China's yuan surged on Monday the most since its revaluation in 2005, sending a clear signal ahead of this weekend's G20 summit that Beijing is sticking to its word of allowing greater currency flexibility.
The central bank has maintained the peg since the middle of 2008, a controversial policy aimed at steadying the world's fastest-growing major economy during the global economic downturn.
But the central bank stepped aside on Monday to back up its surprise weekend announcement that it would allow greater flexibility for the yuan, buying some time against Western critics who argue the currency is undervalued and gives China an unfair advantage in world trade.
After the People's Bank of China (PBOC), the central bank, set the daily reference point for trading, the yuan rose by 0.45 percent to as high as 6.7969 per dollar -- the biggest intraday rise since China revalued the currency in 2005.
Still, while the yuan's rise may signal China's intention to let financial markets play a bigger role, the central bank showed it had ultimate control of the market by setting the reference rate for the day's trading at the same level as Friday's fixing.
If they want to show that the exchange rate is more market driven, then why not allow the market to drive the change rather than drive a change through the fixing? said Stephen Green, head of China research at Standard Chartered in Shanghai.
Some people suspect the PBOC guides the fixing, so if you allow the market to determine the rate and intra-day trading, then that's a more flexible exchange rate than guiding the fixing, he said.
The yuan is permitted to rise or fall 0.5 percent from the daily reference rate, but it has rarely tested that band.
China's economic strength gave policymakers confidence to end the peg, but they remain worried demand for China's exports is not on a solid footing given risks like Europe's debt woes.
The central bank ruled out a one-off revaluation of the currency and suggested the yuan's value was close to fair value.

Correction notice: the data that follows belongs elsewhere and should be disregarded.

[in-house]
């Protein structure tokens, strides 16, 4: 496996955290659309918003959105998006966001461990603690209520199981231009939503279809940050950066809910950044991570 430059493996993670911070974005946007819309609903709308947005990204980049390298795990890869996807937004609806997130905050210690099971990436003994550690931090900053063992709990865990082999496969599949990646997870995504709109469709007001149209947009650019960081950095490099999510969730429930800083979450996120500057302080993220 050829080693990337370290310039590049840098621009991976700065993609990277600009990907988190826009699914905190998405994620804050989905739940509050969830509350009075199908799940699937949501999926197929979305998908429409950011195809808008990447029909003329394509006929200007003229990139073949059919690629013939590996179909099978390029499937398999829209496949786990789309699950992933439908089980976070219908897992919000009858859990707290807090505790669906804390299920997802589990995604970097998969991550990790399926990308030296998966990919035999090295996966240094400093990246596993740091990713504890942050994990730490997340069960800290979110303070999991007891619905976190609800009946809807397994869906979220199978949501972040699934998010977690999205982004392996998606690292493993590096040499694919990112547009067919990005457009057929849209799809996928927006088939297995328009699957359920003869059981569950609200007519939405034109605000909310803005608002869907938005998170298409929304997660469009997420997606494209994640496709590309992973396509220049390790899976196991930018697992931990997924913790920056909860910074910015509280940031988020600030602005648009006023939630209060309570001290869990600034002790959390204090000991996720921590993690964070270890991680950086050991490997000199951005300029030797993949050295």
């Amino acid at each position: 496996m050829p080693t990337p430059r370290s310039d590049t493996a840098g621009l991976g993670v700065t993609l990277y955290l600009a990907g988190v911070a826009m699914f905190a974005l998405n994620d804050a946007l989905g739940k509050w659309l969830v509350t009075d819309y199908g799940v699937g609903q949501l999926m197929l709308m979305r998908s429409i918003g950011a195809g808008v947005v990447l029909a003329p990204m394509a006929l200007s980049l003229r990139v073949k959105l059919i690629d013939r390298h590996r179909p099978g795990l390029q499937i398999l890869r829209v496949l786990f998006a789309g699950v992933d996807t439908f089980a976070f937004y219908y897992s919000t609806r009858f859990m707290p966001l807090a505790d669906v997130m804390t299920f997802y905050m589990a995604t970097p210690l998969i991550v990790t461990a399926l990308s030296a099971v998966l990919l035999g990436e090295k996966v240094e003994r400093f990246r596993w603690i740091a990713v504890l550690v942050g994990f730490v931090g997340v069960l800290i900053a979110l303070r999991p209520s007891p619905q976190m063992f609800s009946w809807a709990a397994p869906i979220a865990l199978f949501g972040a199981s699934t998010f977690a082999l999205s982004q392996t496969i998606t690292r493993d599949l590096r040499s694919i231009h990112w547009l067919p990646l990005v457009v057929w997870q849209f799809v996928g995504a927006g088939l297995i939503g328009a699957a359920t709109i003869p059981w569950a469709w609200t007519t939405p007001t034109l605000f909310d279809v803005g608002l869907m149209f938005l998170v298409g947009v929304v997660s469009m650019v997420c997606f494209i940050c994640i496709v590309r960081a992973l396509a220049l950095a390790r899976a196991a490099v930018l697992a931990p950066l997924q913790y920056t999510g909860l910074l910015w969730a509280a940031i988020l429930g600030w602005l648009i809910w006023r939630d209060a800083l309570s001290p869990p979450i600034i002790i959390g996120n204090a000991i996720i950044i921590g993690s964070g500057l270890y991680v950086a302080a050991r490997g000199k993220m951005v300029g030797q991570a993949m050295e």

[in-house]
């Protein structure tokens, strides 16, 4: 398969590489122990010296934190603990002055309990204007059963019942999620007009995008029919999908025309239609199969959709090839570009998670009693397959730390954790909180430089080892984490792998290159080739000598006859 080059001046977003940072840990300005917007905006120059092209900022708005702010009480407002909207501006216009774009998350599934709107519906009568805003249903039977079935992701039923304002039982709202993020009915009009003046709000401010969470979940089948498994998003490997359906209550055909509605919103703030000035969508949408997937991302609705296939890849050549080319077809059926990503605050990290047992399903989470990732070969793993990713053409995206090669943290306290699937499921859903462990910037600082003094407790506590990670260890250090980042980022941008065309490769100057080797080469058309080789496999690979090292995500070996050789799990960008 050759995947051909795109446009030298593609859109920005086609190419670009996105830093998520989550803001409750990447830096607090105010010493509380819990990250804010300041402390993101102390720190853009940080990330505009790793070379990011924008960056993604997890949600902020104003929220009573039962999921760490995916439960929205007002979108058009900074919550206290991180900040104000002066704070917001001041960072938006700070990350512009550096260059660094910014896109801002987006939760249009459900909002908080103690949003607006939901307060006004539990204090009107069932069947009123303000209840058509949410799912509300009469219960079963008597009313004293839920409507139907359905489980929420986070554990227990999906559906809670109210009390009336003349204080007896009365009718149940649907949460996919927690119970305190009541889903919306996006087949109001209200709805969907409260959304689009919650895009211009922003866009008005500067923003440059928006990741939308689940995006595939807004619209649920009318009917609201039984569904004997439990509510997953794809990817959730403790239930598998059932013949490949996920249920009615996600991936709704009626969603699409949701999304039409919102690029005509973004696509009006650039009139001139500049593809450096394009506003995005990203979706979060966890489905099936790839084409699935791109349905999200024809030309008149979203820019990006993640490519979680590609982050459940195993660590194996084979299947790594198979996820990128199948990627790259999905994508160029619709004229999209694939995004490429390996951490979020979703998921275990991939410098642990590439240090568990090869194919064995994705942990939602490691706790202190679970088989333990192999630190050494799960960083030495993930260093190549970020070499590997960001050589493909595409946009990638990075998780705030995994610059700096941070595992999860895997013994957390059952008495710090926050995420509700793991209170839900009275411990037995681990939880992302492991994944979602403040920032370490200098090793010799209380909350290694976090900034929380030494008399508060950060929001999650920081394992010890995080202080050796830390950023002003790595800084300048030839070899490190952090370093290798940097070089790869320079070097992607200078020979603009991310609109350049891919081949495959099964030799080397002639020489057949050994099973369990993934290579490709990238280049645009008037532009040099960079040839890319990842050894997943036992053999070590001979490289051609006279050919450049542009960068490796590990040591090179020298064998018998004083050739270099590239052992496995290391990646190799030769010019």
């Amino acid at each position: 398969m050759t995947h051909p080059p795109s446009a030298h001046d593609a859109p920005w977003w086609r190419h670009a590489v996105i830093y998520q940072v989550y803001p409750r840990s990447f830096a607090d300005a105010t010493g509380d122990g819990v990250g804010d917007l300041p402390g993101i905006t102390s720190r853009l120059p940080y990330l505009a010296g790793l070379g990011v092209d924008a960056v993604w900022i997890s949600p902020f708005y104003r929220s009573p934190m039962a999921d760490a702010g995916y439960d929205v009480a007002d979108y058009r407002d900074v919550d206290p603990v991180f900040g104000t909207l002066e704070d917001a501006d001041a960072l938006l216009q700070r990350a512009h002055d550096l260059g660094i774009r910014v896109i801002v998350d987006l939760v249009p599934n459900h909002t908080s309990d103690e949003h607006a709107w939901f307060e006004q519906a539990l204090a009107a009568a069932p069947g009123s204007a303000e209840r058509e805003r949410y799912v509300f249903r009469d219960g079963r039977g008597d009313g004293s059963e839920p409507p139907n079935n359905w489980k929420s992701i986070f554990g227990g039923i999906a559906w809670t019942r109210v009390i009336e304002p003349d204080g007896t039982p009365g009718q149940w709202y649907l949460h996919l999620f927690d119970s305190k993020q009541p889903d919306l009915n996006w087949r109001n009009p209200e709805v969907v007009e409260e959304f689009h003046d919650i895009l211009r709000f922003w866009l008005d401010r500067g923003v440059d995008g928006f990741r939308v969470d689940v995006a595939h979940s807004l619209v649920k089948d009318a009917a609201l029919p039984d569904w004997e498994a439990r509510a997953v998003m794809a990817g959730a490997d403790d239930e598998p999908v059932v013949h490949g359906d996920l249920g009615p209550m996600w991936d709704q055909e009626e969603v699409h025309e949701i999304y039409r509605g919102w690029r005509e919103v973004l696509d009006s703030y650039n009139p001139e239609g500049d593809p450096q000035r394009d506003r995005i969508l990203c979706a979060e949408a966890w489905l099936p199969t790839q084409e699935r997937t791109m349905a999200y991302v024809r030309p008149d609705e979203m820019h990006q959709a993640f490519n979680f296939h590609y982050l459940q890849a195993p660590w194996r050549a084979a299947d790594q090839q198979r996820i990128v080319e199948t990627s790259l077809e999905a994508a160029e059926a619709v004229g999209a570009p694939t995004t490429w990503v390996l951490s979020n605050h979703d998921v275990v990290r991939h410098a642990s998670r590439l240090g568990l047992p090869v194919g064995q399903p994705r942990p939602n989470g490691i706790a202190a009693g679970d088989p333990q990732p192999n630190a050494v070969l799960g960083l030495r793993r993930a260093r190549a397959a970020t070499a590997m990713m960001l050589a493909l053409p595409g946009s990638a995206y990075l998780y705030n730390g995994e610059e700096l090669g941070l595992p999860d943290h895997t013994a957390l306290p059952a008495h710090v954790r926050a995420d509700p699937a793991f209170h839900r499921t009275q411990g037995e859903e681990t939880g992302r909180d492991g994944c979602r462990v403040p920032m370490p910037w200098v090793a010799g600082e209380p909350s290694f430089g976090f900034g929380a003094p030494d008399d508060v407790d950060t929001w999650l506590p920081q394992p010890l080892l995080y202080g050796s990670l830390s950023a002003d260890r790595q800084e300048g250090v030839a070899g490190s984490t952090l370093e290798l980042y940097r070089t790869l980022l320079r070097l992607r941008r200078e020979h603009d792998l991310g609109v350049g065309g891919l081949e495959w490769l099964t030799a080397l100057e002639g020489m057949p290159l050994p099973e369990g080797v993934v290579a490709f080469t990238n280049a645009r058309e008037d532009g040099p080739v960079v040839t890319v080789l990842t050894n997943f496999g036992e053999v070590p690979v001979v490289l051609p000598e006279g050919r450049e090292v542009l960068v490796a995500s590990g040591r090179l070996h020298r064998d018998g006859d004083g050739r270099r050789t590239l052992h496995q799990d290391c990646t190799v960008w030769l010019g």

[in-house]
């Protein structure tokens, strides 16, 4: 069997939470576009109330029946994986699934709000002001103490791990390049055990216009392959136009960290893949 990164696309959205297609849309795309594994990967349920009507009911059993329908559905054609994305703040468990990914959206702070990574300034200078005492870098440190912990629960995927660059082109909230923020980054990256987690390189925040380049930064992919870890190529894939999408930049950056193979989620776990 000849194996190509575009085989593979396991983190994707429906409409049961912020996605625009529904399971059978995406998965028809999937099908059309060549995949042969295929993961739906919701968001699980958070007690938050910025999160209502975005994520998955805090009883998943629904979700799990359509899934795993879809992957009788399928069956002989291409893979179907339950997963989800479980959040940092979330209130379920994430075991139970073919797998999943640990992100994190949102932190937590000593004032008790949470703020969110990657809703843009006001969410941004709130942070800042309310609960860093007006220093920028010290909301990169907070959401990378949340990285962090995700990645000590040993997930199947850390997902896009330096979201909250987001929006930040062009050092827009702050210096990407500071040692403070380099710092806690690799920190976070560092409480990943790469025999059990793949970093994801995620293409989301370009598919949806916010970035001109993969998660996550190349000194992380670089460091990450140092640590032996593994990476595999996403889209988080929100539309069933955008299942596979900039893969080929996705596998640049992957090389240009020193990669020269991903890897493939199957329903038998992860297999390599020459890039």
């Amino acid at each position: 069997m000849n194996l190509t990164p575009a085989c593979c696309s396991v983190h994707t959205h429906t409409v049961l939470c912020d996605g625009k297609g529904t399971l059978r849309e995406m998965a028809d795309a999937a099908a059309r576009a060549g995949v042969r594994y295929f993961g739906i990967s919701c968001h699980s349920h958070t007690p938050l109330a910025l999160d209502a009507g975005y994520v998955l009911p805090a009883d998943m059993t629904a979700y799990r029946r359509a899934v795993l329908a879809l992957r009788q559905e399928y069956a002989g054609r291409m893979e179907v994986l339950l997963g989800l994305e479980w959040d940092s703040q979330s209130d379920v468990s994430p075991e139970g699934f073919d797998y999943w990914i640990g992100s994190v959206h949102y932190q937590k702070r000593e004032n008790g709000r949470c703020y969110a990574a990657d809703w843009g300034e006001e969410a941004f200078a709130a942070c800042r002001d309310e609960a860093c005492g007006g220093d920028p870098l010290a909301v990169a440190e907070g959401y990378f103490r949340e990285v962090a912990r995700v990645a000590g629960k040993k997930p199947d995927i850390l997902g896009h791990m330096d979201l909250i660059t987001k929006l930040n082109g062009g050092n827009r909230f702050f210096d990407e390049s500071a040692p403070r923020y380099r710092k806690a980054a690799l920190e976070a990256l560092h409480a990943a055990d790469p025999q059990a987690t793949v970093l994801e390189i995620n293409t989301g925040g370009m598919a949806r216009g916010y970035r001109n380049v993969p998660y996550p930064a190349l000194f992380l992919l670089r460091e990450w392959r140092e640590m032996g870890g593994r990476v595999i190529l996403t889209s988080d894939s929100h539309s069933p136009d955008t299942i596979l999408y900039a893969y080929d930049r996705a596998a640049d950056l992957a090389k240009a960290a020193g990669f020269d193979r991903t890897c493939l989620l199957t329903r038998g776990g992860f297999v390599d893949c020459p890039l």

Still, analysts said China needs to show the G20, whose leaders meet June 26-27 in Canada to discuss issues including global trade imbalances, that it is serious in its commitment to make the yuan more flexible.
Indeed, the United States called for vigorous implementation of the policy.
You have to assume the yuan will rise this week given all the political angst. They need to turn up at the G20 with something real, said Sean Callow, senior currency strategist at Westpac in Sydney.
OFFICIAL CAUTION, MARKET EXUBERANCE
China's decision to keep the currency pegged to the U.S. dollar since the middle of 2008 has been a lightning rod for criticism that Beijing has been gaining an unfair trade advantage during the global downturn.
Its announcement at the weekend that it would give the currency greater flexibility was welcomed globally, albeit with some caution as policymakers waited to see what the words would mean in practice.
Markets, for their part, were not so circumspect.
Asian currencies and stocks rose and U.S. Treasuries fell on expectations that China's promise to give the currency new room to move would ease political tensions with the West and encourage investors to snap up riskier assets.
Commodities and oil also surged, as a stronger currency would give the world's third-biggest economy more purchasing power to buy foreign goods, which would be positive for world trade, especially for commodity exporters such as Australia, Brazil, Canada and New Zealand.
Crude prices rose 2 percent to the highest since early may, while copper and zinc traded in Shanghai both rose by their daily limits.
Many economists see the currency strengthening further in coming days, albeit at a very modest pace, meaning some of Monday's early exuberance could turn out to be overdone.
A Reuters poll of 33 economists showed they expected the yuan to end the year at 6.67 per dollar, a rise of 2.4 percent from late last week before China's policy announcement and similar to the appreciation implied by offshore non-deliverable forwards.
The central bank may also be keen in the months ahead to increase the volatility of the yuan to discourage the hot-money flows that accompanied its steady appreciation from 2005 to 2008.
Economists say a higher yuan could help temper inflation in China by pushing down import prices, which in turn could reduce the need for Beijing to tighten monetary policy. Markets had been worried that China could over-tighten and suffer a hard landing.
Still, some in China were not so pleased to see what they viewed as their government's bowing to outside pressure on its yuan, also known as the renminbi.
The renminbi should appreciate, but not now, only when our national power has also risen. We're still a country that relies on exports, wrote one online reader of popular tabloid the Global Times.
The renminbi's appreciation should be based on the national need, and should not be forced on us by any other country, wrote another.
(Additional reporting by Koh Gui Qing, Edmund Klamann, Karen Yeung, Simon Rabinovitch, Wayne Cole, Pedro da Costa and Ben Blanchard; Editing by Neil Fullick)